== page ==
The Great American Smokeout 2008 Release Date: October 27, 2008
The goal of "The Great American Smokeout" is to promote users to quit and to increase the awareness of the harms and dangers of tobacco product use.
The Great American Smoke Out 2008
Once again it is time for "The Great American Smokeout" This year's event will be held on November 20th. The purpose of this event is for tobacco users to set aside one day to not use their product. Cigarettes, cigars, pipe tobacco, and smokeless tobacco are the most common forms of tobacco use. The goal of "The Great American Smokeout" is to promote users to quit and to increase the awareness of the harms and dangers of tobacco product use.
"The Great American Smokeout" is held every year on the third Thursday of November. In 1971 a Massachusetts resident named Arthur Mullaney asked people to stop smoking for the day and to donate the money they would have spent on tobacco products to the local high school. Minnesota's first D-Day (Don't Smoke Day) was led by Lynn Smith, editor of the Monticello Times in 1974. The smoke-free day idea began to gain momentum and on November 18th, 1976 the state of California American Cancer Society encouraged nearly 1 million smokers to quit. The American Cancer Society took the event nationwide in 1977.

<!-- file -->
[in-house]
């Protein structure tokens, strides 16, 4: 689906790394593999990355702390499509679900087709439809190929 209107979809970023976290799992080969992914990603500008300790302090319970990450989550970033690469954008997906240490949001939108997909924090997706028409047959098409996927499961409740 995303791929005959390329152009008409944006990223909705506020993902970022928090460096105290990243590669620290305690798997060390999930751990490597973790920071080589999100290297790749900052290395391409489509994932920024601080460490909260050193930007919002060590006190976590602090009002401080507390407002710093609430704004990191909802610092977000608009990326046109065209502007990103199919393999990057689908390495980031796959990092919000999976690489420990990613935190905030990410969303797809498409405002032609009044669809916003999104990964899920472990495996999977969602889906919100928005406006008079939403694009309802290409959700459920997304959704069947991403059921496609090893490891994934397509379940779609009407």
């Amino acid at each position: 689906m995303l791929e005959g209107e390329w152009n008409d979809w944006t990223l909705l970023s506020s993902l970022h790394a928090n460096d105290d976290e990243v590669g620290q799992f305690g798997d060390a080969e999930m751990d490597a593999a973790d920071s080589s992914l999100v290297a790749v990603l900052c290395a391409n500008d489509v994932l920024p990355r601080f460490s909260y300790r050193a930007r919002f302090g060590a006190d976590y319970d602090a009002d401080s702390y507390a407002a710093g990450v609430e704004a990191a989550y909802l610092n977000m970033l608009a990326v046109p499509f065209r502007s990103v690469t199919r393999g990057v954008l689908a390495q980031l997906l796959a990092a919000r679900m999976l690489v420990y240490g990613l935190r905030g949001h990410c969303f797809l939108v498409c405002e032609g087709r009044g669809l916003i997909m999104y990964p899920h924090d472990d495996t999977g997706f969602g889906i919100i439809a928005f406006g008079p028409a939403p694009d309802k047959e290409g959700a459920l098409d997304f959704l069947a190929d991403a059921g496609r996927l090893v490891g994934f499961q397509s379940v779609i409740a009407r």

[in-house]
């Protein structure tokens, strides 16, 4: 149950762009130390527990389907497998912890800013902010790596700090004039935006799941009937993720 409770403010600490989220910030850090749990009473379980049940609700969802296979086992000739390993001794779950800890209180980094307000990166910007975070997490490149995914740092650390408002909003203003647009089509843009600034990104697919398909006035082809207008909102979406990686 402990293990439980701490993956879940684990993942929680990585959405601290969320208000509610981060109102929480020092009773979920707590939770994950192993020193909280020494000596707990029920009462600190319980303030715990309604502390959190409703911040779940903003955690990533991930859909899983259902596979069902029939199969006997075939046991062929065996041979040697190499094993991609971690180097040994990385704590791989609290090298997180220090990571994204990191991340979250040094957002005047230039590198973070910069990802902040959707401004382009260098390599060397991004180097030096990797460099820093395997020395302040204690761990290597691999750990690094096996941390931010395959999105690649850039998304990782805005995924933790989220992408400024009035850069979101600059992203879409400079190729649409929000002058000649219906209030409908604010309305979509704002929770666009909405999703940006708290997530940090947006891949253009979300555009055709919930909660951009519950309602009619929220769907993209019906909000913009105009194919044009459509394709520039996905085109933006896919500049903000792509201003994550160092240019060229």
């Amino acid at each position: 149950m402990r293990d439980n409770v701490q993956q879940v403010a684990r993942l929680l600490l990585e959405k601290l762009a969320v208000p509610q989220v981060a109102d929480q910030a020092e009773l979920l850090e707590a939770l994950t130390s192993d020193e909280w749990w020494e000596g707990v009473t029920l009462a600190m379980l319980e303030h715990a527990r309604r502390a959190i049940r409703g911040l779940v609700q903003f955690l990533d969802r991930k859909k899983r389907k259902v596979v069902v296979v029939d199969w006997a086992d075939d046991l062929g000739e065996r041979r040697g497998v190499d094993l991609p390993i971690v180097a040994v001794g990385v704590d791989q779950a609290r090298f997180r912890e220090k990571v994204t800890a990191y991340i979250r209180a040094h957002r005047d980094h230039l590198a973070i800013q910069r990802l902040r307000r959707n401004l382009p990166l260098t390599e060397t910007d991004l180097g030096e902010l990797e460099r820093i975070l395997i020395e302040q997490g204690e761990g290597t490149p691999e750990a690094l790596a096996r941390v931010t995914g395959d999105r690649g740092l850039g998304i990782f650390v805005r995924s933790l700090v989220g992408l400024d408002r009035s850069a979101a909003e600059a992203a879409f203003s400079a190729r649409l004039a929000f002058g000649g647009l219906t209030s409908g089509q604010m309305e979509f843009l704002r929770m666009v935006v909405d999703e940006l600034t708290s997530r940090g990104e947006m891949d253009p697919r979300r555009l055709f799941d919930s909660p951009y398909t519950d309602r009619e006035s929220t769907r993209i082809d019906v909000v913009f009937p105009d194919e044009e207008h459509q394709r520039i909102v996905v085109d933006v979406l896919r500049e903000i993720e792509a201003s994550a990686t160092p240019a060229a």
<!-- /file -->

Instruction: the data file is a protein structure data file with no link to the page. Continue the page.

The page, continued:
Research has shown that smokers more effectively quit the habit when there is a means of support. Some of these support items include counseling, nicotine replacement products, guide books, and encouragement from friends and family. There are also prescription drugs that help reduce nicotine cravings. All of these products along with the encouragement of family and friends have helped many tobacco users to quit.
"The Great American Smokeout" has brought dramatic change in the attitudes of Americans about smoking. It has led to community programs and smoke-free laws that are helping to save lives in many of the states.